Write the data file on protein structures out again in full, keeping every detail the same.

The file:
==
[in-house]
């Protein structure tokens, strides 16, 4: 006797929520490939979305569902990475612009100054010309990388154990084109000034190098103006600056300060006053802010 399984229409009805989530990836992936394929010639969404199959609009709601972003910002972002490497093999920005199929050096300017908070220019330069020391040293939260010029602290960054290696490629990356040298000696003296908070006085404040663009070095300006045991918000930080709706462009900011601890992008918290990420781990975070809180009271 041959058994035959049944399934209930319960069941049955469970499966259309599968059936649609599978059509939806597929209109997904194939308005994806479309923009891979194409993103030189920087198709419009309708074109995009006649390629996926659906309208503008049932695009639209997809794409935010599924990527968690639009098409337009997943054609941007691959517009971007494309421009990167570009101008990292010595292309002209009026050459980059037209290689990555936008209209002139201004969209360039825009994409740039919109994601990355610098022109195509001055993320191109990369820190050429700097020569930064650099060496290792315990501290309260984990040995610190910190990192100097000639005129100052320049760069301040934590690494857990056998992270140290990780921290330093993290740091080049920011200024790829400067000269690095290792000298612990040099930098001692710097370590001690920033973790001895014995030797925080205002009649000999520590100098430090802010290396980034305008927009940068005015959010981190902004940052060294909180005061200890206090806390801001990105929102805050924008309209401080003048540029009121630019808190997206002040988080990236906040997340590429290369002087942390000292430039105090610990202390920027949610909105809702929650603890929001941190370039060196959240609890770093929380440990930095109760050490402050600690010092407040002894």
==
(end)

[in-house]
């Protein structure tokens, strides 16, 4: 006797929520490939979305569902990475612009100054010309990388154990084109000034190098103006600056300060006053802010 399984229409009805989530990836992936394929010639969404199959609009709601972003910002972002490497093999920005199929050096300017908070220019330069020391040293939260010029602290960054290696490629990356040298000696003296908070006085404040663009070095300006045991918000930080709706462009900011601890992008918290990420781990975070809180009271 041959058994035959049944399934209930319960069941049955469970499966259309599968059936649609599978059509939806597929209109997904194939308005994806479309923009891979194409993103030189920087198709419009309708074109995009006649390629996926659906309208503008049932695009639209997809794409935010599924990527968690639009098409337009997943054609941007691959517009971007494309421009990167570009101008990292010595292309002209009026050459980059037209290689990555936008209209002139201004969209360039825009994409740039919109994601990355610098022109195509001055993320191109990369820190050429700097020569930064650099060496290792315990501290309260984990040995610190910190990192100097000639005129100052320049760069301040934590690494857990056998992270140290990780921290330093993290740091080049920011200024790829400067000269690095290792000298612990040099930098001692710097370590001690920033973790001895014995030797925080205002009649000999520590100098430090802010290396980034305008927009940068005015959010981190902004940052060294909180005061200890206090806390801001990105929102805050924008309209401080003048540029009121630019808190997206002040988080990236906040997340590429290369002087942390000292430039105090610990202390920027949610909105809702929650603890929001941190370039060196959240609890770093929380440990930095109760050490402050600690010092407040002894």